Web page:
Tuesday, July 13, 2010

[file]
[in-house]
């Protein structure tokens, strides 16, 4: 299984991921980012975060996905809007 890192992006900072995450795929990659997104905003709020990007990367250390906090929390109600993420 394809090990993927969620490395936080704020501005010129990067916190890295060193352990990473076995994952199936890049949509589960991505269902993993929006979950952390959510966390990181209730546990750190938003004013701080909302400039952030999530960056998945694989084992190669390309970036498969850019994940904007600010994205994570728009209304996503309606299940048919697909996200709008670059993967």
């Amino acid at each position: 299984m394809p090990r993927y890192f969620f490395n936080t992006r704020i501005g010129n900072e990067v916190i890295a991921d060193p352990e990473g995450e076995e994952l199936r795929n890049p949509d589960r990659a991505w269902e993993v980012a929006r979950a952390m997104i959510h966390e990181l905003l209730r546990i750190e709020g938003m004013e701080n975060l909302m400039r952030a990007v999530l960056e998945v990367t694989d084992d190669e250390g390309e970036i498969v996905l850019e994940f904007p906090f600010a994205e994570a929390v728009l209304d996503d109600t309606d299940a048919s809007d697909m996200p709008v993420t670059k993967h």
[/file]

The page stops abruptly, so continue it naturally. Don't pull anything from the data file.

the amazing cheapness of stuff. confessions of a garage sale junkie. we seem to have achieved some critical mass of stuff in america. a point where things are so abundant that they are replaced before they break, are discarded for a new color, or upgraded model, or just to make room for more stuff. stuff is bulging from our houses. garage sales are like little purge vomits once in a while just to make room for the consumption of more stuff. new stuff is cheep. used stuff is almost given away, often it is given away. did you ever want to play a banjo? how bout 20 bucks. want a mountain bike? 15 bucks, need a TV? 5 bucks, a guitar? 10 bucks, a tee shirt, 25 cents, shoes, a dollar, lights, lamps, towels, jewelry, gadgets, widgets, thing-a-ma-gigs, tools.... need a putter, or a tennis racket, or an iron, or bedding, or a crock pot? take it away. I have an idea that I am almost actualizing. it is that a person could furnish just about everything they need from garage sales. i think a good reality show would be to give people money and an unfurnished house and see who could do the most tasteful and adequate job of filling it with all the amenities of living from garage sales. i am pretty sure there is enough excess stuff in america to justify a production holiday. a moratorium on making or buying anything new for a while and letting every one swap junk for a while. In my (former) neighborhood there was a big neighborhood wide garage sale day and i am pretty sure a lot of stuff that is for sale one year was bought from a neighbor the year before. maybe we need a big commons where we bring stuff we don't want and swap it for stuff we won't want next year, or next month, or in a few moments. i would much rather get a pair of shoes, or a tee shirt that has been discarded than buy it new. it's kind of like saving a new tree from getting cut by using a perfectly good 2x4 that is not needed any more. it is not that i am not fascinated, as we all seem to be, with how big a mountain of trash we can build at the dump, or how fast we can burn through the latest resource, i am an american consumer after all, but some part of me feels good about getting stuff that is perfectly good second hand.